Receiver assembly.
  • The receiver in my kit came in two parts.
  • The part was cut with a curve into a curve on different axis.
  • To give this attachment area more grip, I drilled small holes into the curves were the pieces touch.
  • Gluing them into place was a bit of a job. I found holding it into place one direction led to it getting out of alignment on the other axis.
  • I found the best option was to glue it together in place on the pistol frame.
  • I wrapped the section of pistol frame (where the receiver parts touched it) in a single layer of plastic wrap. It worked like a charm with the receiver aligned correctly along both curves.

  • I also used a round rotary tool bit to carve some safety/fire pips into the receiver like the original Steyr gun.

Test assembly and part movement.
  • It’s a good idea later in the build to assemble parts loosely with the screws to see how smoothly they move (or not).
  • Do NOT force parts to move if they are not moving. If you can move them slightly, do so just enough to allow the parts to scrub against one another. The 3D printed resin is easily marked to show where contact is being made.
  • Find areas of contact and sand them smooth.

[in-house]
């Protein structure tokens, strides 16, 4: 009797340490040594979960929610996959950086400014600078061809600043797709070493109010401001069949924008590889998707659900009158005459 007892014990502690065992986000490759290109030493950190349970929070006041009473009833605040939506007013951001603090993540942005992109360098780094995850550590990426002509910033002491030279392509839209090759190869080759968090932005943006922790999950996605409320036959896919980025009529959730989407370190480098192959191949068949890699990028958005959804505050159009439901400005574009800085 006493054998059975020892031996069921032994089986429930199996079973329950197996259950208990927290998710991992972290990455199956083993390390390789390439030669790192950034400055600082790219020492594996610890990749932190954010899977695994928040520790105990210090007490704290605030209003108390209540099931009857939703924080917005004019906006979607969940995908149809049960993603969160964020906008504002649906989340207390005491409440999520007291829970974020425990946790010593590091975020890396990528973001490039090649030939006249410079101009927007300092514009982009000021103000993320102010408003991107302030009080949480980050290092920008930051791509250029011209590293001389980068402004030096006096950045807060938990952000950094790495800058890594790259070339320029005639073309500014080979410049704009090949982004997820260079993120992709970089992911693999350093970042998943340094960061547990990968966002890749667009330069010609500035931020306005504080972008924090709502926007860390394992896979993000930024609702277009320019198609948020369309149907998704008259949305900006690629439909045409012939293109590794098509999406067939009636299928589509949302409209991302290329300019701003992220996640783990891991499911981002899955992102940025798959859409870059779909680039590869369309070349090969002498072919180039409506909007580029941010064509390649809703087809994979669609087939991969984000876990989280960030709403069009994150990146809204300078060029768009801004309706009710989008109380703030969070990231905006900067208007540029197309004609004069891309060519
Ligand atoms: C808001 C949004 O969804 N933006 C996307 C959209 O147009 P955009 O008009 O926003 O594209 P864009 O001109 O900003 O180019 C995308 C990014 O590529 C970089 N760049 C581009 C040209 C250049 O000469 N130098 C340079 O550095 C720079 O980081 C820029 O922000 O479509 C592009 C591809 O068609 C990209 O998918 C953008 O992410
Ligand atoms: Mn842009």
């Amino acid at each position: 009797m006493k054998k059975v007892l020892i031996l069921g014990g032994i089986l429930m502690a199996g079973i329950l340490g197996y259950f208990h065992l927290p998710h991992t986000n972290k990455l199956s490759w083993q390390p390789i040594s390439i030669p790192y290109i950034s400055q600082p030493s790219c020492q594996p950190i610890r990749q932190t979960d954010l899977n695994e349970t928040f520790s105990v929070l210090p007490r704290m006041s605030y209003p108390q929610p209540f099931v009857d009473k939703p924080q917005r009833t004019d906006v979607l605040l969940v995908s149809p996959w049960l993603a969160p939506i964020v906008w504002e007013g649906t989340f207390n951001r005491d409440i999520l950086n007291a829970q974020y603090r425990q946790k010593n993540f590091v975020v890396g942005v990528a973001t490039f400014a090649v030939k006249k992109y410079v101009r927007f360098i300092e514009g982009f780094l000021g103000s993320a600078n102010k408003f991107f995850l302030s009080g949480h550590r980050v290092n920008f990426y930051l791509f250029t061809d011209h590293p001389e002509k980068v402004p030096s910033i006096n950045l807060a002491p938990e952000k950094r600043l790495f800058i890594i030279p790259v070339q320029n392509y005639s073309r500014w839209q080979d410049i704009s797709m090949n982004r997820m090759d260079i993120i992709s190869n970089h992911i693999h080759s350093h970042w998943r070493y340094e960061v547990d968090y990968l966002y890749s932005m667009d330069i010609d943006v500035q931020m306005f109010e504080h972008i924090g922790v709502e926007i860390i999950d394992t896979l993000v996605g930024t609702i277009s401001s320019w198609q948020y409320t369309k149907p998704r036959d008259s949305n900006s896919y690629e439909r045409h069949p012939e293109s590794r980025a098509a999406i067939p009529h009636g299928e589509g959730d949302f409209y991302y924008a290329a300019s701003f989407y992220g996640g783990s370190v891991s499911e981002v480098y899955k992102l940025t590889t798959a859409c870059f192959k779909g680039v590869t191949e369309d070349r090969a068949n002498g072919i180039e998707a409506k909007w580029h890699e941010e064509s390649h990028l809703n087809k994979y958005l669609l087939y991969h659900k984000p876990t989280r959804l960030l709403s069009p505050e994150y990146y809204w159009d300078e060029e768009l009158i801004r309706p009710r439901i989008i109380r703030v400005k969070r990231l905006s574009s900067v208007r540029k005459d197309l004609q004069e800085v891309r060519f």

• Lather, rinse, repeat with assembly and sanding until the parts move smoothly.
  • Be sure to remove enough material so the added layers of paint will not block the movement later.
  • While working on my blaster at this stage, I found the bolt was rubbing on the inside of the receiver and on the pistol frame.

  • The bolt handle was also scraping along the receiver.

  • I did a good bit of extra sanding to smooth the inside corners and areas where the parts make contact.
The grips.
  • Lay sand paper on a raised flat surface (like a board on a table) and put the inside of the grip on top of it.
  • Sand it until the edges are flat and match up to the grip frame.
  • Some areas may need more sanding than others. Just let those touch the paper while the rest of the grip hangs over the raised surface.
  • Be sure to check the grips often so you don’t remove too much material. This can result in the grips sitting flat on the grip frame but end up too narrow around the edges of the grip frame.
  • You may need to polish the inside of the grips to remove sanding marks. I used the 1200, 1500 and 2000 grit sandpaper to even out the scratches. I followed that up with a polishing wheel on my rotary tool to buff it them out.
Sand, sand and then sand some more!
  • I used 400 and then 600 grit sand paper on most of the parts during the build.
  • I made sandpaper sticks by laying down a piece of sandpaper, coating the back w/rubber cement and one side of the popsicle sticks. When the glue was good and tacky, I placed the sticks on the paper and let them dry. I cut them apart and tada, sanding sticks.
  • I upped the ante with the finer grit 1200, 1500 and 2000 paper that I glued to some thin EVA foam. This helped to get the paper into areas without sharp edges of the paper making marks on the parts.
  • Wet sanding with the finer grit papers helps to smooth things out really well. It can also show the print layers that may be smooth to the touch but would still show up when painted.